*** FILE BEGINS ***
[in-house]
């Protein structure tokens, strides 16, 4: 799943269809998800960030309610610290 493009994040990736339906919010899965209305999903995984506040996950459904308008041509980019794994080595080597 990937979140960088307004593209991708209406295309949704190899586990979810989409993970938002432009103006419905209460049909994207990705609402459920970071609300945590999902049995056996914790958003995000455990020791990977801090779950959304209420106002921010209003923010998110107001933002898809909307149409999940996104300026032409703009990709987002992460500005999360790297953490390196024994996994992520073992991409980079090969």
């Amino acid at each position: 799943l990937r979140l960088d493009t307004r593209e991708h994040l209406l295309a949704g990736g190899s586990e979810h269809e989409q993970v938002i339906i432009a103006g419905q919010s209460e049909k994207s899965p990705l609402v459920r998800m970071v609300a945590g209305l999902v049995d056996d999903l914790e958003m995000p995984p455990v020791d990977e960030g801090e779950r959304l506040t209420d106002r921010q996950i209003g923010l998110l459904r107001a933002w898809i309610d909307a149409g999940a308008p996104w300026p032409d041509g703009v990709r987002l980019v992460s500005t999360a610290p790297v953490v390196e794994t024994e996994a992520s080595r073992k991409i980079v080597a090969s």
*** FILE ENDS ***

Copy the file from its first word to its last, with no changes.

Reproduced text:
[in-house]
């Protein structure tokens, strides 16, 4: 799943269809998800960030309610610290 493009994040990736339906919010899965209305999903995984506040996950459904308008041509980019794994080595080597 990937979140960088307004593209991708209406295309949704190899586990979810989409993970938002432009103006419905209460049909994207990705609402459920970071609300945590999902049995056996914790958003995000455990020791990977801090779950959304209420106002921010209003923010998110107001933002898809909307149409999940996104300026032409703009990709987002992460500005999360790297953490390196024994996994992520073992991409980079090969």
């Amino acid at each position: 799943l990937r979140l960088d493009t307004r593209e991708h994040l209406l295309a949704g990736g190899s586990e979810h269809e989409q993970v938002i339906i432009a103006g419905q919010s209460e049909k994207s899965p990705l609402v459920r998800m970071v609300a945590g209305l999902v049995d056996d999903l914790e958003m995000p995984p455990v020791d990977e960030g801090e779950r959304l506040t209420d106002r921010q996950i209003g923010l998110l459904r107001a933002w898809i309610d909307a149409g999940a308008p996104w300026p032409d041509g703009v990709r987002l980019v992460s500005t999360a610290p790297v953490v390196e794994t024994e996994a992520s080595r073992k991409i980079v080597a090969s």